Salvation Army, some Rotary clubs and many church groups have emergency relief groups (even my dad’s small town has a self contained kitchen that is capable of serving hot meals long term – they know what it’s like from a terrible tornado hit) Vince’s Gateway Rotary group say’s every dollar goes to victims (in video).
      People don’t realize recovery takes a very long time – what they will need is extra hands to help. And I hope the laundry truck from the TIDE company is there (they will wash and dry loads of clothes for victims – clean clothes are really important to feel better – especially for kids and elderly). This will not be over soon – but they cannot be just ignored.
      But it’s supposed to be sunny today which will help – and neighbors helping neighbors can get a lot done. Staten will rebuild. HAng in there!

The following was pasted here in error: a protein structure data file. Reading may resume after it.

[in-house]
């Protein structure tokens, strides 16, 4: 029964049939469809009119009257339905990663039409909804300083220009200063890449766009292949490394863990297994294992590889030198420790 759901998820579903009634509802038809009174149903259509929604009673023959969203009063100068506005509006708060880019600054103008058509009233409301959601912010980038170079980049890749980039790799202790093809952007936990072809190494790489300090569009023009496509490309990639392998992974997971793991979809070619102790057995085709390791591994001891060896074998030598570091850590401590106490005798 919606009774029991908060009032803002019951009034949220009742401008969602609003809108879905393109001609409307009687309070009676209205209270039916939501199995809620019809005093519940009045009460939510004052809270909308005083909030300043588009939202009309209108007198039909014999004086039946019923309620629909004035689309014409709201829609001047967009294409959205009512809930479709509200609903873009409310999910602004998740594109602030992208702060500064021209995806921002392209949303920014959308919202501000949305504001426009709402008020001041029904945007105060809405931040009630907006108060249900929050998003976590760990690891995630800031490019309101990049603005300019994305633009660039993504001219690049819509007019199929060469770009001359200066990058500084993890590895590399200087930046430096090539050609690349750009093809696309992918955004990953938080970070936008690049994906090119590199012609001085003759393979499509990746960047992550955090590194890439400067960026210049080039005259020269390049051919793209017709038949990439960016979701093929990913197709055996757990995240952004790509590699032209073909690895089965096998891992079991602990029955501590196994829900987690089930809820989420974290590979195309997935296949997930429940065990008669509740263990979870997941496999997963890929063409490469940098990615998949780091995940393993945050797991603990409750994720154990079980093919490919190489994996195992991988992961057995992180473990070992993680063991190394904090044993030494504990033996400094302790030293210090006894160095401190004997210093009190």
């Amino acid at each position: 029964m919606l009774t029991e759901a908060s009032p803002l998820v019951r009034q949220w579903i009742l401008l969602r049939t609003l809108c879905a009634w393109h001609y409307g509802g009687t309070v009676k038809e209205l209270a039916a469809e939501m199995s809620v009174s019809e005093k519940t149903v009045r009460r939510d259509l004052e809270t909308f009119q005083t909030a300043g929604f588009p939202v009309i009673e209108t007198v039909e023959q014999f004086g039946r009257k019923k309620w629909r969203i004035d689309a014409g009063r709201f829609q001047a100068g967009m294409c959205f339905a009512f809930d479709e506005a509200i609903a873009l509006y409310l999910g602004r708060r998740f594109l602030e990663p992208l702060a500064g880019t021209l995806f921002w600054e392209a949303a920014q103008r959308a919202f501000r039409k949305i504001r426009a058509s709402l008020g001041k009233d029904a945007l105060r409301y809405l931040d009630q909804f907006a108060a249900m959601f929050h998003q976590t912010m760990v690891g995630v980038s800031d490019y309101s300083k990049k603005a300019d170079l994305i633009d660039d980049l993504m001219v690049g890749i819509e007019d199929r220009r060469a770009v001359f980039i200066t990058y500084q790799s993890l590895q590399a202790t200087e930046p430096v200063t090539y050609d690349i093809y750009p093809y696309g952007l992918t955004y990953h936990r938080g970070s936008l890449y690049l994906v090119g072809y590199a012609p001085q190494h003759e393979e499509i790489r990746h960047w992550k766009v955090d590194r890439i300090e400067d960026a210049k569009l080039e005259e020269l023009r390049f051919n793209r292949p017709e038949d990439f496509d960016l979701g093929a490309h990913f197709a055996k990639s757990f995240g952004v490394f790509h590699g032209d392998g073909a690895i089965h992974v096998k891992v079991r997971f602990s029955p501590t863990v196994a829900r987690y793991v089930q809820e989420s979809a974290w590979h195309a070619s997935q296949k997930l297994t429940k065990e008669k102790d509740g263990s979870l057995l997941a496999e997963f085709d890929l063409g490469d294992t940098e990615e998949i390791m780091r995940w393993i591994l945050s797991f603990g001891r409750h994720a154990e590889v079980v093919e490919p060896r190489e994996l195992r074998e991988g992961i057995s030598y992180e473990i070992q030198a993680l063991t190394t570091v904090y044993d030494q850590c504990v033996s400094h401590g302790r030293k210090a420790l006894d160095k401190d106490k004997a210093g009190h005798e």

8. EllaDee / Nov 9 2012 5:35 am

    Gtat post, and cgreat commenters 🙂 jmmcdowell’s word’s “Disasters bring out the best or worst” in people, neighbourhoods, communities, corporations, government – from bottom to top. People want to help but don’t know how, and people don’t want to help and don’t care, ie NIMBYism. I have no experience of disaster on the scale of the US East Coast, but obviously the larger the scale the more helpless and hopeless people seem to feel. From Australia’s recent disasters, still not completely recovered from, the affected people seemed to value most human interaction and assistance, that made what seemed to be inevitable bureaucratic nightmares bearable…


    • philosophermouseofthehedge / Nov 9 2012 1:55 pm

      And terrific comment. The area is in shock, but people are stirring around and stuff is getting started. Self reliance is the best course – and help your neighbor.
      Australia has and to deal with long droughts and disasters, too.